A Ponzi scheme relies on new investors. New investors sign up and invest cash, which the scam artist pretends to invest, but really uses to pay out exaggerated returns to earlier investors. The scheme works for as long as new investors are signing on, to pay dividends to the earlier investors.

A 100% NET claim can be much the same. If the company is truly paying out 100% NET to you, that means that they’re absorbing the cost of the labor and resources required to distribute your book by padding it into the packages they’re selling new authors.

That means that you’re paying too much on the front end.  But more importantly, if the stream of new authors signing with the company ever stagnates, the whole system is going to come tumbling down.  The number of authors who need customer support is always going up and becoming more demanding, so it doesn’t just take a steady stream of new authors, the company actually has to continually increase their acquisition rate.  The rate of sales can never just stabilize and float—if it ever stops growing things get bad fast.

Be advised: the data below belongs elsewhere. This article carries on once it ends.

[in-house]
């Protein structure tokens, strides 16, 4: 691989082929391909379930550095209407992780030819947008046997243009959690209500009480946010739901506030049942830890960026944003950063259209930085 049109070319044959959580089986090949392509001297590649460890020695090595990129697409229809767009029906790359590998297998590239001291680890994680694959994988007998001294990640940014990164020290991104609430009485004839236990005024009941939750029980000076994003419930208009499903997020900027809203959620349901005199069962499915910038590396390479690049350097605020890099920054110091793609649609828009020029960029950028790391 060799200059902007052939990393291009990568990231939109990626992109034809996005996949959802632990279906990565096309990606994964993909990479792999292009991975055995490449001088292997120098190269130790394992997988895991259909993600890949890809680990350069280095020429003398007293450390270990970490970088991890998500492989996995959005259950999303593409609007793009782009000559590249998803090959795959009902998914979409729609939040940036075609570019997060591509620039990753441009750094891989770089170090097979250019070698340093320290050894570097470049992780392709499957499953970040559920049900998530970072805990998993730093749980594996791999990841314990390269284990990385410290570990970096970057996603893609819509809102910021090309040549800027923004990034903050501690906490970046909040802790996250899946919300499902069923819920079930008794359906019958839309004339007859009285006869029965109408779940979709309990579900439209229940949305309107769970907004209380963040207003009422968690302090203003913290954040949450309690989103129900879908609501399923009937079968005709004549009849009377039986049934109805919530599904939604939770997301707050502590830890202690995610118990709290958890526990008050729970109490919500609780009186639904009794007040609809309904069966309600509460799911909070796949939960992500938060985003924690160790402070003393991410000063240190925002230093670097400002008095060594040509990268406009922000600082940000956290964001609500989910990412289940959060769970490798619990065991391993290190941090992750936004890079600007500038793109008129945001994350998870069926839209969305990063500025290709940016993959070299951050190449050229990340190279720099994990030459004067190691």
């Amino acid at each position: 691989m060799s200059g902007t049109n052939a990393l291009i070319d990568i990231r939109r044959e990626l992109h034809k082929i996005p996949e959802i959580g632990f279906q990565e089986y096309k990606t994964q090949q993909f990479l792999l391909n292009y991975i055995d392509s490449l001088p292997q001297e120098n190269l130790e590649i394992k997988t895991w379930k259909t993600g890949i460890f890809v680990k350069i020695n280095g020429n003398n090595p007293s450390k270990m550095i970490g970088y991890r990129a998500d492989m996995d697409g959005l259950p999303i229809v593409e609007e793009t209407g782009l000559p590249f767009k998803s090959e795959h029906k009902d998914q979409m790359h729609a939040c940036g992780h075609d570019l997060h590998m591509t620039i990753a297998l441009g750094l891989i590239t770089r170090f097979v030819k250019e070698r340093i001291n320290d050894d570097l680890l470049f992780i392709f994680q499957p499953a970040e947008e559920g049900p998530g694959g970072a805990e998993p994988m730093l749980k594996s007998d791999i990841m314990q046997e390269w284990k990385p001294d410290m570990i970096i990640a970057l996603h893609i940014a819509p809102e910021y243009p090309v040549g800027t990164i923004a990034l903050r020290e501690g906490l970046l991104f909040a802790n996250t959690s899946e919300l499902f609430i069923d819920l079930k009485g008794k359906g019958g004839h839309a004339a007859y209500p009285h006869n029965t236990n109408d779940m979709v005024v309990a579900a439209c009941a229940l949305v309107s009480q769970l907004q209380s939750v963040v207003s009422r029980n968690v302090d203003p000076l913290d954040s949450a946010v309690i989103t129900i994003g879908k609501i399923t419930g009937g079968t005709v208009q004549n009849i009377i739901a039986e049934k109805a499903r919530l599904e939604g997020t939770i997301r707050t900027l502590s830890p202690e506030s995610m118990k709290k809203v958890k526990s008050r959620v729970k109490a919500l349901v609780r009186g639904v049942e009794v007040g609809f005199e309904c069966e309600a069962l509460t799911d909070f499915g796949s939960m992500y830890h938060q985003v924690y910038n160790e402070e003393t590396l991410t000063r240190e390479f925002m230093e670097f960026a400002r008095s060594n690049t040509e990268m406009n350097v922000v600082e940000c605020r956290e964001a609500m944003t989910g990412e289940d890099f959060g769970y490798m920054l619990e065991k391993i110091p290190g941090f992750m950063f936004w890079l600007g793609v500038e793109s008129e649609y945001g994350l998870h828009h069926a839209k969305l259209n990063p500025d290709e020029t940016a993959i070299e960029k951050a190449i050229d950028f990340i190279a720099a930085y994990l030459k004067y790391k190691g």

When a publishing company crashes (self-publishing or otherwise), it gets sticky. It’s hard for authors to get their titles back, or in some cases those titles can even be sold to another company with different publishing terms. Sometimes,  by mandate of the bankruptcy court, there is an Insolvency Test. When you sign with someone, it should be important to you that they’re operating ethically, but also operating sustainably so that it doesn’t cause you big headaches in the future.

Third, even if somehow you find a company claiming 100% NET and reasons one and two aren’t true, the only way to reasonably do this would be to provide zero services. They’re not taking anything because they’re not doing anything, in which case why add a third party and complicate the system?

You can distribute your own work. But there is value to hiring a professional company to do this for you, assuming they’re actually doing anything. Professionals bring expertise, and their tips and tricks can have a huge impact in total sales over the life of the book.

Even more critical, self-distribution can be a real pain in the butt. Amazon and other retailers list titles as “out of stock” randomly and seemingly for no reason.  When you self-distribute, you will on occasion spend long amounts of time on hold, waiting to talk to someone in India who can solve the problem. You will spend time sending emails, only to get canned responses back. It’s annoying and frustrating. You have better things to do, like market your work or write the next book.